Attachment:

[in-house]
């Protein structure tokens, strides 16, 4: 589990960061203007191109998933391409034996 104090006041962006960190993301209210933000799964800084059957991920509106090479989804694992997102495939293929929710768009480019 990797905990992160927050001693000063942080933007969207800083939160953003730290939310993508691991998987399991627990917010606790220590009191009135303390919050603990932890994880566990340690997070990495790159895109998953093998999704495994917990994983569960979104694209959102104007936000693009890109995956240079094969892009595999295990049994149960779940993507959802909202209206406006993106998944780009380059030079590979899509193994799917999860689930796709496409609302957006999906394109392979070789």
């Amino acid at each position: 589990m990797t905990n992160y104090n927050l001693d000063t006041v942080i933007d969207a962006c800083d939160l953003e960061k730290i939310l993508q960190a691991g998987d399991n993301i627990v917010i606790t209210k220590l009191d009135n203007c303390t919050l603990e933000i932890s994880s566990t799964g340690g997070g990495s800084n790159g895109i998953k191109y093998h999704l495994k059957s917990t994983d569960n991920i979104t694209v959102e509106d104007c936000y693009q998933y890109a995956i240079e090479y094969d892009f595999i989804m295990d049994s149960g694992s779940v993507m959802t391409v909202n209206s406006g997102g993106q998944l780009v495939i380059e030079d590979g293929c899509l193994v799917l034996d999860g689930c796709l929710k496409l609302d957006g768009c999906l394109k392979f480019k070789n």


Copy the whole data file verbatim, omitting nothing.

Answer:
[in-house]
């Protein structure tokens, strides 16, 4: 589990960061203007191109998933391409034996 104090006041962006960190993301209210933000799964800084059957991920509106090479989804694992997102495939293929929710768009480019 990797905990992160927050001693000063942080933007969207800083939160953003730290939310993508691991998987399991627990917010606790220590009191009135303390919050603990932890994880566990340690997070990495790159895109998953093998999704495994917990994983569960979104694209959102104007936000693009890109995956240079094969892009595999295990049994149960779940993507959802909202209206406006993106998944780009380059030079590979899509193994799917999860689930796709496409609302957006999906394109392979070789």
């Amino acid at each position: 589990m990797t905990n992160y104090n927050l001693d000063t006041v942080i933007d969207a962006c800083d939160l953003e960061k730290i939310l993508q960190a691991g998987d399991n993301i627990v917010i606790t209210k220590l009191d009135n203007c303390t919050l603990e933000i932890s994880s566990t799964g340690g997070g990495s800084n790159g895109i998953k191109y093998h999704l495994k059957s917990t994983d569960n991920i979104t694209v959102e509106d104007c936000y693009q998933y890109a995956i240079e090479y094969d892009f595999i989804m295990d049994s149960g694992s779940v993507m959802t391409v909202n209206s406006g997102g993106q998944l780009v495939i380059e030079d590979g293929c899509l193994v799917l034996d999860g689930c796709l929710k496409l609302d957006g768009c999906l394109k392979f480019k070789n």